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2009 OMIG, Abstract 11

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Bacterial Transference by  Needles Passed through Cadaveric Conjunctiva.
M. Mifflin, J. Pettey, W. McEntire, D. Pettey, K. Kamae, Y.F. Khalifa, R.J. Olson
University of Utah Department of Ophthalmology, Moran Eye Center, Salt Lake City, UT

Purpose:  To determine whether needle transference of bacteria occurs after passage through conjunctiva, speciate any bacteria so transferred, and determine the effectiveness of 4th generation fluoroquinolones in blocking this.
Methods:  Prior to procurement of donor eye tissue, conjunctiva of 200 eyes from 100 human cadavers less than 18 hours post mortem were punctured ten times with a 27 gauge needle on a syringe filled with 0.1cc of BSS.  Syringe contents were expressed onto blood agar plates.  The puncturing was repeated ten separate times in each eye for a total of 2,000 culture plates.  Each eye then received either moxifloxacin 0.5% or gatifloxacin 0.3% topically.  15 minutes following instillation, the puncturing and plating procedure was repeated.  Cultures were allowed to grow for 10 days and positive samples were sent for speciation.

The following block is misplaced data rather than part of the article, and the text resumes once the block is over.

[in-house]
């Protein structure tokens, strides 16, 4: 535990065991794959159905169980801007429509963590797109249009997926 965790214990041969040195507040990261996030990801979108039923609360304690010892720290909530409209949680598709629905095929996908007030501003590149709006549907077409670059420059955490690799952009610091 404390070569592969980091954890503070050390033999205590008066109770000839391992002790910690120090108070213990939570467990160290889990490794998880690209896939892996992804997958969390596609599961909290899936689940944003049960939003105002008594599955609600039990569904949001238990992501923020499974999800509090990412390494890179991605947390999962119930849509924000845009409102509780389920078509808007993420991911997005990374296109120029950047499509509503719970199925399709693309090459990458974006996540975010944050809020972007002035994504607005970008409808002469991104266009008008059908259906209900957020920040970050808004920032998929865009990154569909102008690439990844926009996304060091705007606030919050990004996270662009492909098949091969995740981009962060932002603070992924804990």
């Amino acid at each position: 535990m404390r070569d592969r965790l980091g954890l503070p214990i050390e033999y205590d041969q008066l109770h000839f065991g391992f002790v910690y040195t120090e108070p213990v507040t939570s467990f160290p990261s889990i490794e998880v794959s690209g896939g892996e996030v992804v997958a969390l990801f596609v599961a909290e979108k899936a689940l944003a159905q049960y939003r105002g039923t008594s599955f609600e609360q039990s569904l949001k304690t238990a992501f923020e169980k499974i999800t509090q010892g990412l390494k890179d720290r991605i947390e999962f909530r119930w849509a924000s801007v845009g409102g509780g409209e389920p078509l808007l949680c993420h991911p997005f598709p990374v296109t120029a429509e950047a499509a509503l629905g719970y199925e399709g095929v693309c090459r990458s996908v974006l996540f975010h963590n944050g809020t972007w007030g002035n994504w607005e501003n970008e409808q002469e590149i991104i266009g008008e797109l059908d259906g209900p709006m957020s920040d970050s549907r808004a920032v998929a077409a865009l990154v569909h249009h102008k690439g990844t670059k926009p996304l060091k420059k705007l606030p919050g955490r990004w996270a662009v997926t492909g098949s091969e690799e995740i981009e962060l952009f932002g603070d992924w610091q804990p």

Results:  4000 samples representing 40,000 penetrations of conjunctiva (2000 without antibiotic, 1000 after moxifloxacin, and 1000 after gatifloxacin) were plated.  1039 (25.9%) plates showed positive growth.  Of the 2000 control samples 568 (28.4%) were positive compared with 249 (24.9%) after gatifloxacin and 216 (21.6%) after moxifloxacin treatment.  Statistically significant decreases in positive culture rates in comparison to the pretreatment results were observed for  both gatifloxacin  (p < 0.05) and moxifloxacin (p < 0.0005).  There was no statistical difference between the culture rates for gatifloxacin and moxifloxacin. 
Conclusions:  Transecting the conjunctiva with a needle can transfer bacteria from the ocular surface into the needle bore where it would be injected into the eye for any intraocular injection. The amount of bacteria in the needle bore is sufficient for growth on blood agar cultures, and very little bacteria are needed for intravitreal growth. While both moxifloxacin and gatifloxacin decreased the bacterial rate of recovery, the effect was small and statistically similar.  

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